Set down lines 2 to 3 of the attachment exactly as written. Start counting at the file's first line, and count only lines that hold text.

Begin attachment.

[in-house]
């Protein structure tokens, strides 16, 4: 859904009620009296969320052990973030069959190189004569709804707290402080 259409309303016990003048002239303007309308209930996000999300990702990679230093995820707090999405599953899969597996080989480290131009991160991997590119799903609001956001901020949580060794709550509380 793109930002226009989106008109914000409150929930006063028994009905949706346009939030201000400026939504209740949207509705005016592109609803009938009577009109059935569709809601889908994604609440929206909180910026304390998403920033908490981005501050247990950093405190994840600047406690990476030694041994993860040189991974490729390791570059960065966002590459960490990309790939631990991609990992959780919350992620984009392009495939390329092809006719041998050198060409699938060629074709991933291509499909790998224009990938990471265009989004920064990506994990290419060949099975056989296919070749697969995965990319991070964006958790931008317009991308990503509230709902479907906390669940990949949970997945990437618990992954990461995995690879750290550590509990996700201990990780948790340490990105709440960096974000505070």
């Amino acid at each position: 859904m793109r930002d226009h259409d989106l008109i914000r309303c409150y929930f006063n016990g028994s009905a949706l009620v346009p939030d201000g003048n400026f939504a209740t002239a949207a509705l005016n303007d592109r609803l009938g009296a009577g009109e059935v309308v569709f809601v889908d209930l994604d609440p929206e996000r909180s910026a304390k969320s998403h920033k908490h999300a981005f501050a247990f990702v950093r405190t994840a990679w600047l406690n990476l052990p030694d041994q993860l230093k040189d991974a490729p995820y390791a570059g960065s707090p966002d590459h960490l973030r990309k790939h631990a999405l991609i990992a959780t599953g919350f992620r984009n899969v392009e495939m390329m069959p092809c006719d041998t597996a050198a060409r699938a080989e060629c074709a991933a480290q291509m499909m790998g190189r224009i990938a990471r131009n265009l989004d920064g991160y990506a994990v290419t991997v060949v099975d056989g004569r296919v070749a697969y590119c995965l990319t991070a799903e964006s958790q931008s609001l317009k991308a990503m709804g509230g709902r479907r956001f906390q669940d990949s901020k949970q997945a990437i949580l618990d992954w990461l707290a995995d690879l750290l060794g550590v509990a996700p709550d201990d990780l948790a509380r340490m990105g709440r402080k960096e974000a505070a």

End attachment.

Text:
């Protein structure tokens, strides 16, 4: 859904009620009296969320052990973030069959190189004569709804707290402080 259409309303016990003048002239303007309308209930996000999300990702990679230093995820707090999405599953899969597996080989480290131009991160991997590119799903609001956001901020949580060794709550509380 793109930002226009989106008109914000409150929930006063028994009905949706346009939030201000400026939504209740949207509705005016592109609803009938009577009109059935569709809601889908994604609440929206909180910026304390998403920033908490981005501050247990950093405190994840600047406690990476030694041994993860040189991974490729390791570059960065966002590459960490990309790939631990991609990992959780919350992620984009392009495939390329092809006719041998050198060409699938060629074709991933291509499909790998224009990938990471265009989004920064990506994990290419060949099975056989296919070749697969995965990319991070964006958790931008317009991308990503509230709902479907906390669940990949949970997945990437618990992954990461995995690879750290550590509990996700201990990780948790340490990105709440960096974000505070």
């Amino acid at each position: 859904m793109r930002d226009h259409d989106l008109i914000r309303c409150y929930f006063n016990g028994s009905a949706l009620v346009p939030d201000g003048n400026f939504a209740t002239a949207a509705l005016n303007d592109r609803l009938g009296a009577g009109e059935v309308v569709f809601v889908d209930l994604d609440p929206e996000r909180s910026a304390k969320s998403h920033k908490h999300a981005f501050a247990f990702v950093r405190t994840a990679w600047l406690n990476l052990p030694d041994q993860l230093k040189d991974a490729p995820y390791a570059g960065s707090p966002d590459h960490l973030r990309k790939h631990a999405l991609i990992a959780t599953g919350f992620r984009n899969v392009e495939m390329m069959p092809c006719d041998t597996a050198a060409r699938a080989e060629c074709a991933a480290q291509m499909m790998g190189r224009i990938a990471r131009n265009l989004d920064g991160y990506a994990v290419t991997v060949v099975d056989g004569r296919v070749a697969y590119c995965l990319t991070a799903e964006s958790q931008s609001l317009k991308a990503m709804g509230g709902r479907r956001f906390q669940d990949s901020k949970q997945a990437i949580l618990d992954w990461l707290a995995d690879l750290l060794g550590v509990a996700p709550d201990d990780l948790a509380r340490m990105g709440r402080k960096e974000a505070a």